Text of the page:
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Fly Between the Extremes: Daedalus and Icarus’ Myth

    Fly Between the Extremes Daedalus and Icarus' Myth

    The first successful airplane was created by the Wright brothers in 1903. As humans had only recently discovered flight, nothing will ever be the same. This was significant. Flying had long been a source of human obsession. There were legends and tales of people flying in the skies even before Leonardo da Vinci created his intricate paintings of birds and flying devices. One of these tales was the narrative of Daedalus and Icarus from ancient Greece, which the Roman poet Ovid notably chronicled in his Metamorphoses. In order to escape from Crete, where King Minos had captured him and his son Icarus, mythical inventor Daedalus invented wings out of feathers and wax. Yet Icarus disregarded his father’s advice and flew dangerously near the sun. He lost his wings and plummeted into the water, where he drowned.

    The myth of Daedalus and Icarus

    Long before Icarus was even born, Daedalus and his relationship with Icarus began. According to myth, Daedalus was a master sculptor. Socrates alludes to a myth that claims Daedalus’ sculptures had to be tied down or they would flee in one of Plato’s conversations. The artwork of Daedalus was so lifelike that it ultimately came to life. It is no accident that he was credited with creating numerous antique wooden cult statues found in various Greek temples. The travel writer Pausanias visited many of these sculptures thought to be the work of the fabled sculptor and observed that they seemed to embody the divine.

    Daedalus, however, was more than just a talented artist. He was an innovator as well. The most significant invention attributed to him by the ancients was carpentry. Daedalus may be thought of as the mythical version of a Renaissance guy.

    Daedalus In Athens

    Daedalus did have a sinister side, though. Although the inventor was the best of his time, there was a brief period when he had to contend with formidable opposition. Daedalus was born in Athens, according to Ovid (Metamorphoses VIII.236-259; other accounts indicate he was Crete), and because to his talent and intelligence, he rose quickly to the status of a respected citizen. His sister thought Talos, who is also known as Calos or Perdix in other sources, would benefit enormously from attending school in Athens close to his uncle. She was in the dark.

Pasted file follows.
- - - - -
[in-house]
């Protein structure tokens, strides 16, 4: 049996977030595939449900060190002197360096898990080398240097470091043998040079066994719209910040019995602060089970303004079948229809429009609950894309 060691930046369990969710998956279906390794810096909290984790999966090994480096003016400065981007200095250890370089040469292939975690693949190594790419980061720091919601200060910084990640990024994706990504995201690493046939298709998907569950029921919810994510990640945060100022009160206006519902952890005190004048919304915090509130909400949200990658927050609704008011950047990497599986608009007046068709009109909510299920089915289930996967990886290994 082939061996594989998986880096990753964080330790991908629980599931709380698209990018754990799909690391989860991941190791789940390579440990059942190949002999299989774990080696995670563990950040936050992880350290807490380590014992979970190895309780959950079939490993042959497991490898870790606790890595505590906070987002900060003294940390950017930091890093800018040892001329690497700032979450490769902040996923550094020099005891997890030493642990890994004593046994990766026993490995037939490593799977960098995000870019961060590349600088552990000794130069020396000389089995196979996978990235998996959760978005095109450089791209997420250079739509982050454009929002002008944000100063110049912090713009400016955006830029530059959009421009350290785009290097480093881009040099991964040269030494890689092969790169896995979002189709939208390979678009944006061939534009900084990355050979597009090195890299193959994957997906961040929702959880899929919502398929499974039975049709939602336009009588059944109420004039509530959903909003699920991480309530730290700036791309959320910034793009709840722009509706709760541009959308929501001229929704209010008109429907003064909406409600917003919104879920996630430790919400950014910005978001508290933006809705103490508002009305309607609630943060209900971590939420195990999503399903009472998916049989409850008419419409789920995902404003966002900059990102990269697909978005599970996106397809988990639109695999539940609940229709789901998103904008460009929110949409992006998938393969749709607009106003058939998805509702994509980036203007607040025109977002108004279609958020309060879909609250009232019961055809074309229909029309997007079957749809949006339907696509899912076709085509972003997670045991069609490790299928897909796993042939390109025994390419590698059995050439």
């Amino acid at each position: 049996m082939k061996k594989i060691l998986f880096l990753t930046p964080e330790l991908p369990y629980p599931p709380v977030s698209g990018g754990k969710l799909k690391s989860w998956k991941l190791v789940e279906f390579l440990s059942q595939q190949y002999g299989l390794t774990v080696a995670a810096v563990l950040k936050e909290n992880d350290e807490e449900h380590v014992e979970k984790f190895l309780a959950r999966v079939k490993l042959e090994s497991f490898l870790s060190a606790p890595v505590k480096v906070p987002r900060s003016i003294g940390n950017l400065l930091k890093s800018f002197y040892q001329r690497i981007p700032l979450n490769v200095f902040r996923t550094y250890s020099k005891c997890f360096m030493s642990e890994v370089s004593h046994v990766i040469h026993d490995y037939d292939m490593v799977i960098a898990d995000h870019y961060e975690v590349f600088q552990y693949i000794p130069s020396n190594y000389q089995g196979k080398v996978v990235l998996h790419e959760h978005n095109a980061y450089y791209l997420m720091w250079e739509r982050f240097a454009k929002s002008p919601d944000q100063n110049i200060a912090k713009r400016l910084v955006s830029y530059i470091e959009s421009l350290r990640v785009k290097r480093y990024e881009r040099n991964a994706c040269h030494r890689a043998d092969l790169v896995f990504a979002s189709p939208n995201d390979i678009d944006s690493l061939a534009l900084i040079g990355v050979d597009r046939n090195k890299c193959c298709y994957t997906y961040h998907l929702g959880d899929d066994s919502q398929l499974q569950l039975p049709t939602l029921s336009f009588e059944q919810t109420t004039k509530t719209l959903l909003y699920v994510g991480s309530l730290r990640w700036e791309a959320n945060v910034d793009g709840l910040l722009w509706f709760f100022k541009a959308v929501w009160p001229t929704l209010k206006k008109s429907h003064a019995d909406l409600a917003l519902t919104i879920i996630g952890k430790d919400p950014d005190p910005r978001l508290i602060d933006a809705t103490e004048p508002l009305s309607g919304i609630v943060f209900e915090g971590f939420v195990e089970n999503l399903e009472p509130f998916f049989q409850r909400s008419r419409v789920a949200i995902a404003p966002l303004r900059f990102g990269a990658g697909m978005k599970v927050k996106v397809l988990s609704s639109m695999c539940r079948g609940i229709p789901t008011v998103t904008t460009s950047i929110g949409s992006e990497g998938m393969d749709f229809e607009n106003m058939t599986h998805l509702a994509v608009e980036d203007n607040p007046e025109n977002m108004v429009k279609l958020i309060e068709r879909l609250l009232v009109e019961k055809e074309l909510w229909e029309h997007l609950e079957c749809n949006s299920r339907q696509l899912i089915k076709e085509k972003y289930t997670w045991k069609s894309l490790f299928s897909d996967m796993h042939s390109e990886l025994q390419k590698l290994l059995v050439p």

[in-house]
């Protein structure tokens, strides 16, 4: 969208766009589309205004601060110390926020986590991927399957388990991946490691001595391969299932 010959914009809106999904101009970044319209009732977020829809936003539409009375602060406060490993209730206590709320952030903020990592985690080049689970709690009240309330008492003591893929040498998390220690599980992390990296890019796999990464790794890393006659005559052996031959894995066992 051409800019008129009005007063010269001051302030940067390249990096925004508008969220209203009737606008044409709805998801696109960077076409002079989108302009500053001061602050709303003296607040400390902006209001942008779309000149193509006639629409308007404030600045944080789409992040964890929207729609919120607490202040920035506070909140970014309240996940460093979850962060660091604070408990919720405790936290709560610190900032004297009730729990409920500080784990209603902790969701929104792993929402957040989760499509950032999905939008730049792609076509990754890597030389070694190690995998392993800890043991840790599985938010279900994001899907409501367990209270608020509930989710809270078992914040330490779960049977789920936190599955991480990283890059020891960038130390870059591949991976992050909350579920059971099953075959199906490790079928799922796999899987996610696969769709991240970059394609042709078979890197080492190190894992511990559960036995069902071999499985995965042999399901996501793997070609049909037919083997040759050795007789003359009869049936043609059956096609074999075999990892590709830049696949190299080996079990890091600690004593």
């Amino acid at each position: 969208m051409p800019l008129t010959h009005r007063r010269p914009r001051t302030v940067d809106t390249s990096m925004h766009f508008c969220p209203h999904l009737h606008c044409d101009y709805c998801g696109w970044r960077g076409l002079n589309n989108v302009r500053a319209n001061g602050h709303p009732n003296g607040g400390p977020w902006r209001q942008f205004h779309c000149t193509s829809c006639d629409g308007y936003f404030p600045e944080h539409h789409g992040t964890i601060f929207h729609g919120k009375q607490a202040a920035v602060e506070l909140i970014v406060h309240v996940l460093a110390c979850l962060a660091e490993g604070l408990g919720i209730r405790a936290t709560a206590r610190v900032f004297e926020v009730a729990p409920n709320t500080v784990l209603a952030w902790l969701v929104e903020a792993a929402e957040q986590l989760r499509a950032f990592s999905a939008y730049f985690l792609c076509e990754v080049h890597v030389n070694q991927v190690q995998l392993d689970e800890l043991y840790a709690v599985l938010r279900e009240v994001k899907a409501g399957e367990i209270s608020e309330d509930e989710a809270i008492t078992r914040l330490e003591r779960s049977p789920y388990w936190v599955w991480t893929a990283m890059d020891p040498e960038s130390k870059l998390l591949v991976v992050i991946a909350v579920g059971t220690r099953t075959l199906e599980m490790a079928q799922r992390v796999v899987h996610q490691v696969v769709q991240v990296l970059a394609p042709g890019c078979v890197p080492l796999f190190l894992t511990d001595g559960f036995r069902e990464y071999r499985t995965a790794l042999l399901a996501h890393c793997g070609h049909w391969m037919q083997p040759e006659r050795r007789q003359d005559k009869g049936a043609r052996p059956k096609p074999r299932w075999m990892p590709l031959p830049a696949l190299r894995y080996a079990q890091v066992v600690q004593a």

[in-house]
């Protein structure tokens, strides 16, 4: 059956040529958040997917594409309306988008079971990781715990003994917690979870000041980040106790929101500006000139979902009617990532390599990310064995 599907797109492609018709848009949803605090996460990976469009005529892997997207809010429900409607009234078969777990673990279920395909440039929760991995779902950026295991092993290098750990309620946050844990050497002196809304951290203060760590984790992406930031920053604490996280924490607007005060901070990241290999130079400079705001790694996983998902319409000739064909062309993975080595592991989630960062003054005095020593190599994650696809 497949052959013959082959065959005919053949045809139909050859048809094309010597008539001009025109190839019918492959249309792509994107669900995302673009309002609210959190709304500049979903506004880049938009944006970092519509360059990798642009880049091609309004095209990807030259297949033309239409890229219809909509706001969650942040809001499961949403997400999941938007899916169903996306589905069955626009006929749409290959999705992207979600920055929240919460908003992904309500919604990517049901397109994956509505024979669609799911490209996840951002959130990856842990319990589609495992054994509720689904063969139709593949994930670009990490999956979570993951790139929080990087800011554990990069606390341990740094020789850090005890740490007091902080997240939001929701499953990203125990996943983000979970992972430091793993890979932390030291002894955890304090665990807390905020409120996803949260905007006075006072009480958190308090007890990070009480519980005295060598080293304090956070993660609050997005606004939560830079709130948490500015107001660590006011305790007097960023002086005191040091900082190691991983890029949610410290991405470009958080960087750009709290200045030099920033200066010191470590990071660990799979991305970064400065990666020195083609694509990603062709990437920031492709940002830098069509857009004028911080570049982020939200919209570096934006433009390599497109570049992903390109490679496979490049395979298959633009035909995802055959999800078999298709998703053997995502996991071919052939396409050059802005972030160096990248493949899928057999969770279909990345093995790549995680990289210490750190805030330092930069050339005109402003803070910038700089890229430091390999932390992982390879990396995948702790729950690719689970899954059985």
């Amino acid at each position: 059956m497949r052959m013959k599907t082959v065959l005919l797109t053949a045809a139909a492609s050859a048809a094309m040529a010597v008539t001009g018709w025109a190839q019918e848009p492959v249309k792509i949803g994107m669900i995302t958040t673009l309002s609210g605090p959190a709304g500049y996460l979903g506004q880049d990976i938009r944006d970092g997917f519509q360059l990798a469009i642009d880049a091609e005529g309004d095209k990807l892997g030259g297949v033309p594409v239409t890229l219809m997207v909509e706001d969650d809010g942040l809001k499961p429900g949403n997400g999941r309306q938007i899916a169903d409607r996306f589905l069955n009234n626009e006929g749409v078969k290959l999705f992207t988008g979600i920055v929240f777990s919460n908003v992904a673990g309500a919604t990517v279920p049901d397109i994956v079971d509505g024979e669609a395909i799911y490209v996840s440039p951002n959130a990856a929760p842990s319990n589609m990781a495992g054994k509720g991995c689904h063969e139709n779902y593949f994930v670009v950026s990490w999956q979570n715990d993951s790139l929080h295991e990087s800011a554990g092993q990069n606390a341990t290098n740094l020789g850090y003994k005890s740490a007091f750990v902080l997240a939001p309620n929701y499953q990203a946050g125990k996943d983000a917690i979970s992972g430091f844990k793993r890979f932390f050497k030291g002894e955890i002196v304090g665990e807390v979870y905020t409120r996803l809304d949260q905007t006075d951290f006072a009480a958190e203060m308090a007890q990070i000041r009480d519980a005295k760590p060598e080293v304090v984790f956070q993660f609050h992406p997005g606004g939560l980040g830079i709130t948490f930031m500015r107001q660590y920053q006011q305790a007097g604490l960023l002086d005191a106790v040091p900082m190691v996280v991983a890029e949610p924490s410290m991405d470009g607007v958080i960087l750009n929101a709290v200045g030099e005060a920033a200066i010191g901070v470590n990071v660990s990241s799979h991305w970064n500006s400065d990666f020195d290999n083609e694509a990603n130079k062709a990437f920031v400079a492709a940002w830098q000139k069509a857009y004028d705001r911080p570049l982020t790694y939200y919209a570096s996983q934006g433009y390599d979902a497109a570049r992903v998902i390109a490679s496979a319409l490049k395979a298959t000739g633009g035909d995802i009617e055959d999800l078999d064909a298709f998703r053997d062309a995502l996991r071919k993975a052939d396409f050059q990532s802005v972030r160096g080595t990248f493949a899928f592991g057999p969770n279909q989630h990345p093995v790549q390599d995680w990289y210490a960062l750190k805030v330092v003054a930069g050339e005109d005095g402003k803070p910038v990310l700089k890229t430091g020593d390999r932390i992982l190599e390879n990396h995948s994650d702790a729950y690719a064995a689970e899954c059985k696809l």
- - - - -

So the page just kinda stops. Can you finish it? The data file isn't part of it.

Talos was taken by Daedalus, who taught him everything he knew. The young man was very clever for his age. He immediately absorbed all the information and started using it in his daily life. Daedalus instantly understood that the youngster was more than just intelligent. It knew more than he did. Talos would absolutely eclipse Daedalus if he carried on in this manner. He then flung Talos from the Acropolis’ edge. Talos was transformed into a bird and given the name Perdix by the goddess Athena in order to be saved. However, Daedalus was put on trial for this crime and exiled from Athens.

    Daedalus In Crete

    Daedalus sought sanctuary in the court of King Minos, the legendary monarch of Crete, after being expelled from Athens. With a powerful navy that was unmatched, Minos commanded the seas. Daedalus helped him become unstoppable once he was in his court.